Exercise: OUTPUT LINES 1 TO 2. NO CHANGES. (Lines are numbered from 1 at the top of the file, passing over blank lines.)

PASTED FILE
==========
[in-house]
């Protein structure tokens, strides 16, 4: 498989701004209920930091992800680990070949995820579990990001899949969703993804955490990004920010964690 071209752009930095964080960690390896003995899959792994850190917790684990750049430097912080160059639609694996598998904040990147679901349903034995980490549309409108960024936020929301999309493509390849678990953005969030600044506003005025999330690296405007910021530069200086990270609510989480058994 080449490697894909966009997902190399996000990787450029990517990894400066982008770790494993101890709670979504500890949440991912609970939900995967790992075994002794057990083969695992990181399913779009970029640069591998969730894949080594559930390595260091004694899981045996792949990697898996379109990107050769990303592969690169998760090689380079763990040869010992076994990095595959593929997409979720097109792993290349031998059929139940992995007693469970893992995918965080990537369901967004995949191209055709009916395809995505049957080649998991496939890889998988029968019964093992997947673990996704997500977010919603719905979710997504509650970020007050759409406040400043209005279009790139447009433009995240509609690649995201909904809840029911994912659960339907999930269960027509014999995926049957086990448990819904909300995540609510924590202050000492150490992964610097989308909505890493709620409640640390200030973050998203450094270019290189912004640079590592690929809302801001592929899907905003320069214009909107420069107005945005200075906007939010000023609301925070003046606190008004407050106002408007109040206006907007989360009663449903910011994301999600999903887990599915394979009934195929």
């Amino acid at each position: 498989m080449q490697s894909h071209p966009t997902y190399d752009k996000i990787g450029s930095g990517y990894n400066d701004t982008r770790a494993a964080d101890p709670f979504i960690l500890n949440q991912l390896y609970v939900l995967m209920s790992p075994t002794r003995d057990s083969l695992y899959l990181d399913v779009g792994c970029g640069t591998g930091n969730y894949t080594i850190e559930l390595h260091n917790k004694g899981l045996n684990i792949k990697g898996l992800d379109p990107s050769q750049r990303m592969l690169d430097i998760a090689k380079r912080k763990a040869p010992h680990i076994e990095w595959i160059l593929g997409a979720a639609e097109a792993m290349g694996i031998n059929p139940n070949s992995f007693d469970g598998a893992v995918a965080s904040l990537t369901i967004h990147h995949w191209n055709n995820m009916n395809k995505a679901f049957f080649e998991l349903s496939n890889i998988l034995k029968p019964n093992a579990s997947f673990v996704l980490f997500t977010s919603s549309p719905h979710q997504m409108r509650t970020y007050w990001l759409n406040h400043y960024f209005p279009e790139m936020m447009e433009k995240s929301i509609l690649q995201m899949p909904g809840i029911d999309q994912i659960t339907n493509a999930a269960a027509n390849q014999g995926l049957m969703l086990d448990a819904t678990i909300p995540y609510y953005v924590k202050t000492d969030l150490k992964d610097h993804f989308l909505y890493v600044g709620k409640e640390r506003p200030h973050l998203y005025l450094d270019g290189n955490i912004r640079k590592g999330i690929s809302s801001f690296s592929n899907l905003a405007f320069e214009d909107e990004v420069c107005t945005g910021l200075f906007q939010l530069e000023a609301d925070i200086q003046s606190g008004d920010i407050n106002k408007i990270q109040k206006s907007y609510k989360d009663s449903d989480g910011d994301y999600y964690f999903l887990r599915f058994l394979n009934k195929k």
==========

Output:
[in-house]
């Protein structure tokens, strides 16, 4: 498989701004209920930091992800680990070949995820579990990001899949969703993804955490990004920010964690 071209752009930095964080960690390896003995899959792994850190917790684990750049430097912080160059639609694996598998904040990147679901349903034995980490549309409108960024936020929301999309493509390849678990953005969030600044506003005025999330690296405007910021530069200086990270609510989480058994 080449490697894909966009997902190399996000990787450029990517990894400066982008770790494993101890709670979504500890949440991912609970939900995967790992075994002794057990083969695992990181399913779009970029640069591998969730894949080594559930390595260091004694899981045996792949990697898996379109990107050769990303592969690169998760090689380079763990040869010992076994990095595959593929997409979720097109792993290349031998059929139940992995007693469970893992995918965080990537369901967004995949191209055709009916395809995505049957080649998991496939890889998988029968019964093992997947673990996704997500977010919603719905979710997504509650970020007050759409406040400043209005279009790139447009433009995240509609690649995201909904809840029911994912659960339907999930269960027509014999995926049957086990448990819904909300995540609510924590202050000492150490992964610097989308909505890493709620409640640390200030973050998203450094270019290189912004640079590592690929809302801001592929899907905003320069214009909107420069107005945005200075906007939010000023609301925070003046606190008004407050106002408007109040206006907007989360009663449903910011994301999600999903887990599915394979009934195929």